Color Blind These actions are specifically for converting images to B&W and toning them. Effects range from extreme to mild. Many of the B&W actions are also great at various opacities over a color image – there are a ton of effects possible with that. And the toning actions aren’t just for B&W, either – try them on color images for some cool results. 32. Old-Skool HQ • Simulates the look of a vintage (circa 1900) photograph. Converts the image to black and white through an orthochromatic conversion (reminiscent of wetplates), vignettes, blurs the edges (to simulate old-tech lenses), softens, and adds grain, plus creates a warm tone. Lots of stuff, cool effect. Also looks super-neato at lower opacities. 33. Old-Skool Fast • Same as above, except uses Gaussian Blur instead of Lens Blur, improving speed at the expense of quality. Basically, the transition from in-focus areas to out-offocus areas will look more like a Photoshop effect, and less like an optical effect. If you can’t tell the difference between the two, just use the fast one ☺ 34. Super Old-Skool HQ • Like Old-Skool, but with a more pronounced effect (extreme, really) 35. Super Old-Skool Fast • Faster version with a slight tradeoff in quality 36. Magical B&W • A black-and-white conversion that creates an ethereal, dreamy effect. Can be too much on skin tones or images with very saturated colors. Try Awesome B&W for a similar, but less pronounced effect. 37. Awesome B&W • Similar to Magical B&W – creates a dreamy look. 38. Bitchin B&W • L.a.b. based B&W conversion – great for creating creamy, smooth skintones. Adds a little snap as well 39. Boring Old B&W • This is our preferred B&W method since 2003 – uses a weighted channel mixer to emulate panchromatic B&W film. Also adds a bit of snap and contrast. 40. Red Filter B&W • Really simple action that’s equivalent (basically) to shooting B&W film with a red filter. Dramatically darkens skies in landscapes, and creates a dreamy look, especially in hard light. This will also lighten skin tones considerably (sometimes too much to). • Pairs well with Technicolor Dream world and Grainstorm to create a quasiinfared look. • Also works well at about half-opacity on color images to create an ethereal color palette 41. Cinnamon Toast • Rich brown B&W toning action 42. Boring Sepia • Simple sepia-ish warm tone 7
43. Boring Selenium • Simple selenium-esque cold tone 44. Antique Tone • Our preferred B&W toning – warms the image throughout the tonal scale (yellowish highlights and reddish-brown shadows), and compresses the tonal range slightly. 45. Split Tone #1 • A subtle split-toning action that creates warm highlights and brownish-purple shadows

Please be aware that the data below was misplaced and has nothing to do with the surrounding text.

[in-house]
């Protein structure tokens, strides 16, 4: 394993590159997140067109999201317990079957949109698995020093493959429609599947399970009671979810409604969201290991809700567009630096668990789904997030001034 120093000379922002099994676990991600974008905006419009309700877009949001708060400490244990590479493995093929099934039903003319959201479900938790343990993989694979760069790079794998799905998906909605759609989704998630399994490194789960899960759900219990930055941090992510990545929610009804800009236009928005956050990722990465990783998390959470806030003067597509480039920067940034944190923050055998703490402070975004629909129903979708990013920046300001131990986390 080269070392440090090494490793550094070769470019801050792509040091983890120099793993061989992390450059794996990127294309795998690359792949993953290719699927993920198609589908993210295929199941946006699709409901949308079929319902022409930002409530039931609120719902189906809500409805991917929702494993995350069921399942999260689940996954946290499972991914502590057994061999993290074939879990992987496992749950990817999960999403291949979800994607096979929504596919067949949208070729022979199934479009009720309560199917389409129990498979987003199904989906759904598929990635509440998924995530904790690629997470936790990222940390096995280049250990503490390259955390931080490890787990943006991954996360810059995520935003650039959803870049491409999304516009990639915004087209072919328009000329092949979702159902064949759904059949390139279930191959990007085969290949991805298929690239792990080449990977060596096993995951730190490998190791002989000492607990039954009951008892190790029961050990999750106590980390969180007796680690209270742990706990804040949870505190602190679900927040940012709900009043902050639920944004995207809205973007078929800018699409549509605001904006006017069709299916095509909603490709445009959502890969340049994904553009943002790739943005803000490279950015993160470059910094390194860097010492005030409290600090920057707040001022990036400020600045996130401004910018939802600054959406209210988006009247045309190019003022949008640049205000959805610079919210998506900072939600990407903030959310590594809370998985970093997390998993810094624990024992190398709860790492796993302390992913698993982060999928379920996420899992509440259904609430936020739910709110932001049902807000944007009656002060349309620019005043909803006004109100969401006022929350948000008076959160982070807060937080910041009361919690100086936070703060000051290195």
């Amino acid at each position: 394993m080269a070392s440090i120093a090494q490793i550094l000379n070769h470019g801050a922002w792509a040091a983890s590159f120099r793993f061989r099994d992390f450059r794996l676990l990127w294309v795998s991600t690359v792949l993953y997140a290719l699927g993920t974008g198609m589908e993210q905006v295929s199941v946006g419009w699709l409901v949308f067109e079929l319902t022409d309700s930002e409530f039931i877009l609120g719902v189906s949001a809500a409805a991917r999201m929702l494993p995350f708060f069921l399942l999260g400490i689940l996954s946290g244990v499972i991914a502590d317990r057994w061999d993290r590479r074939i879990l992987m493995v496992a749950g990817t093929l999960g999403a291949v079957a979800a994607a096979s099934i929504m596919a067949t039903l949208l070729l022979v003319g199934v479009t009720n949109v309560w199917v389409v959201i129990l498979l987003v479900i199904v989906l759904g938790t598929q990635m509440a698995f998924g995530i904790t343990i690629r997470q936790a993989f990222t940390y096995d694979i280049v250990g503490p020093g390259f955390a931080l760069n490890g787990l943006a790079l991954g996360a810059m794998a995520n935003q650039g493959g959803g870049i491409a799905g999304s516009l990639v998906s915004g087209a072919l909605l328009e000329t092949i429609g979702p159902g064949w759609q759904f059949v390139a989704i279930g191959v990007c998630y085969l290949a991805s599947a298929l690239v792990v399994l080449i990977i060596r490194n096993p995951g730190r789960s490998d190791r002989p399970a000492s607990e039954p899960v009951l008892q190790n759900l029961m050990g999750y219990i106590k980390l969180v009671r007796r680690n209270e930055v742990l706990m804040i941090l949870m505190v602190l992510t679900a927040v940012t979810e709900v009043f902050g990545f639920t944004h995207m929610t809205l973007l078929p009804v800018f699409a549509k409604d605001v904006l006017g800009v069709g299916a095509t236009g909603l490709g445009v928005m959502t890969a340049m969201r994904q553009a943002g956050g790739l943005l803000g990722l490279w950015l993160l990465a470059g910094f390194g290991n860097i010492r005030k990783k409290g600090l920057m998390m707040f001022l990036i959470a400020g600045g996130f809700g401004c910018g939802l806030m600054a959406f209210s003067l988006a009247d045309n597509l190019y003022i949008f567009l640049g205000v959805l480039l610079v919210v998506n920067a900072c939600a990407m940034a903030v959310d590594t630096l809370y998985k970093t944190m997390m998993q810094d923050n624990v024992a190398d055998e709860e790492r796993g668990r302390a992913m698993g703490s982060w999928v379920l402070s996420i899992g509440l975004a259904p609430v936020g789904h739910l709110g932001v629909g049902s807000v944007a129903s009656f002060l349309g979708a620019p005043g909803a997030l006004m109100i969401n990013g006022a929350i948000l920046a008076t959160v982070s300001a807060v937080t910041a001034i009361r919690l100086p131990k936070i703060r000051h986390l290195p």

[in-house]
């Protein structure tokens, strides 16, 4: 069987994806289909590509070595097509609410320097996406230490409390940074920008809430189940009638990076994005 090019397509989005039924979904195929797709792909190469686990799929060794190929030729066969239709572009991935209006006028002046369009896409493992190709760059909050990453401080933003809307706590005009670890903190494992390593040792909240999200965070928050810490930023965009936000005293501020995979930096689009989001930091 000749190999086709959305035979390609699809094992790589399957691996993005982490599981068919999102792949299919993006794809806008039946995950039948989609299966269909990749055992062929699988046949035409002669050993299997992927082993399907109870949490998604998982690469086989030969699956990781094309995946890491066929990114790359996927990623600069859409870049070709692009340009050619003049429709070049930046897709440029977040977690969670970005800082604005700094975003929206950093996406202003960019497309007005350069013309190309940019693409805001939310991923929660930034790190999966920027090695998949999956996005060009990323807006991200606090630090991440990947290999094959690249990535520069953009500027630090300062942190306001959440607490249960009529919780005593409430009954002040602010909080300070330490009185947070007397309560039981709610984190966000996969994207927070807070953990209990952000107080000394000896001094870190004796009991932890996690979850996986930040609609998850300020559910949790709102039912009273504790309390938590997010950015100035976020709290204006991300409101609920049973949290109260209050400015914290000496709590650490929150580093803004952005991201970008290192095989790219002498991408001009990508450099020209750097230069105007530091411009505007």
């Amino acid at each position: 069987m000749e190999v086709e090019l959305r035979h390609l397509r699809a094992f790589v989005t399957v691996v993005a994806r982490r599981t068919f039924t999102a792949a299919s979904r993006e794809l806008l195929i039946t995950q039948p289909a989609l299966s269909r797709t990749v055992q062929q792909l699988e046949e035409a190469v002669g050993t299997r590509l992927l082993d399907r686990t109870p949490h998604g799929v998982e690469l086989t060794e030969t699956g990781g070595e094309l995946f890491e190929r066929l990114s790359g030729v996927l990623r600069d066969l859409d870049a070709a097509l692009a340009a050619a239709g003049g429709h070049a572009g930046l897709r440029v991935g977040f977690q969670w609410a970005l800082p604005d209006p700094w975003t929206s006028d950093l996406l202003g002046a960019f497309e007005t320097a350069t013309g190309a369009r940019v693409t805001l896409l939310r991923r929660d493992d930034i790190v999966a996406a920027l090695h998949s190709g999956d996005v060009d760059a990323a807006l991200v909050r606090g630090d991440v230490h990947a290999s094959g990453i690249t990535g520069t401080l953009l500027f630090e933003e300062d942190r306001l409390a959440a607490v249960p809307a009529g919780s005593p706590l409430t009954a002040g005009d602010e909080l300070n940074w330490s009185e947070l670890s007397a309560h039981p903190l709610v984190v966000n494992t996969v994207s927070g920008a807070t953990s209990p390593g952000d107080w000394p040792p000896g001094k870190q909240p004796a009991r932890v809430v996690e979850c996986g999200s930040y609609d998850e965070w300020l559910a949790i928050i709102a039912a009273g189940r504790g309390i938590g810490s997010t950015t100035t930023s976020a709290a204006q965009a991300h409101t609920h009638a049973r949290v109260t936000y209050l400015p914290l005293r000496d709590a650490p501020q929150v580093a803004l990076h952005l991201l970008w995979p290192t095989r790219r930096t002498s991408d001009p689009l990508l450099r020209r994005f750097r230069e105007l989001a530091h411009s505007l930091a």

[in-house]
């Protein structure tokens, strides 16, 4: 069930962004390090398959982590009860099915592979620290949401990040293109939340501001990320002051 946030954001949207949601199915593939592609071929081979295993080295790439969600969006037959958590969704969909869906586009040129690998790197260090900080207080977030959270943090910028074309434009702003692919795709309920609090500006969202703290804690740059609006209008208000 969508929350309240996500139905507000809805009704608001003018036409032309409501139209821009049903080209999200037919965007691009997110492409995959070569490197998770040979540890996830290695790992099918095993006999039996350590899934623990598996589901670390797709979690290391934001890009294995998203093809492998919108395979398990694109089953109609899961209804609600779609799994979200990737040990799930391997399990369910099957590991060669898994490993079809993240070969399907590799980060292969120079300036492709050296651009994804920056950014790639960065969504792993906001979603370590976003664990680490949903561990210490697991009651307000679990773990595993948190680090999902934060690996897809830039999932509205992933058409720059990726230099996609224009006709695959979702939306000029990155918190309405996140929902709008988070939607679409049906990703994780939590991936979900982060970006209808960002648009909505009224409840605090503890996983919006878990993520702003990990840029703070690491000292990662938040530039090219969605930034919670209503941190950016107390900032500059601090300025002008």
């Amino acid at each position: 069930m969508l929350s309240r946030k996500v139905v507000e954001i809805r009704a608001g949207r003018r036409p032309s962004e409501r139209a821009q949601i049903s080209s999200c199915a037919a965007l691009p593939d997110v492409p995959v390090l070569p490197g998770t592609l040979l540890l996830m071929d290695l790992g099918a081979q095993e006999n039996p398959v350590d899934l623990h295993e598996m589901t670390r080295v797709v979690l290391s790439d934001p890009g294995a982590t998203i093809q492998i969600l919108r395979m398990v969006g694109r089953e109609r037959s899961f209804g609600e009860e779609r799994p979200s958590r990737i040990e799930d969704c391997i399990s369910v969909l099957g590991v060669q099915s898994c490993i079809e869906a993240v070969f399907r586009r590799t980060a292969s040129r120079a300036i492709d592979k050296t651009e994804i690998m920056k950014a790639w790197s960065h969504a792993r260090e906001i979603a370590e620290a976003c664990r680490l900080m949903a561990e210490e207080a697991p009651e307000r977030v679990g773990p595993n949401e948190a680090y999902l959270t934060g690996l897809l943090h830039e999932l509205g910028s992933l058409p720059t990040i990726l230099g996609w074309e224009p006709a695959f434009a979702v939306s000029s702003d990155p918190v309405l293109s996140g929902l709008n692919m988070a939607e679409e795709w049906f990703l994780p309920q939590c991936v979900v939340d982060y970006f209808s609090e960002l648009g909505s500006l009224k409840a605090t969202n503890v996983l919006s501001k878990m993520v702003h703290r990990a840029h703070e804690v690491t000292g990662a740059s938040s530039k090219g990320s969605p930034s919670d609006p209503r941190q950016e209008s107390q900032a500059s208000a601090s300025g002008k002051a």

Retouch This group includes only one action – the only retouching action we use. 46. Pro Retouch • This is a generic, action-ified version of a technique used in high-end retouching studios for commercial beauty and fashion. Made especially for retouching skin in tight to semi-tight shots. Smoothes skin and minimizes blotchiness and uneven texture, without eliminating a believable skin texture. It’s pretty smart about maintaining detail over hair, facial features, veils, etc, so you can be a little sloppy with painting in the layer mask. Basically this action blurs out certain patterns of detail, while retaining others. • To Use: Simply paint into the layer mask over areas that you want to smooth. • If you want to add a little sparkle to eyes, paint into the “Eye Bump” (use sparingly). • This action will leave less subtle details intact, such as deep wrinkles, pimples, scars, etc – you’ll have to zap those with the healing brush on your own. • This action also pairs incredible well with Technicolor Dream World. TDW will help further smooth skin and make it “glow.” • Advanced Users: You can tune how much detail is brought back into the image with the four gray-looking layers inside the group (if the default effect is too strong). If you open up the resulting layer group, you’ll find two layer sets, each containing two layers.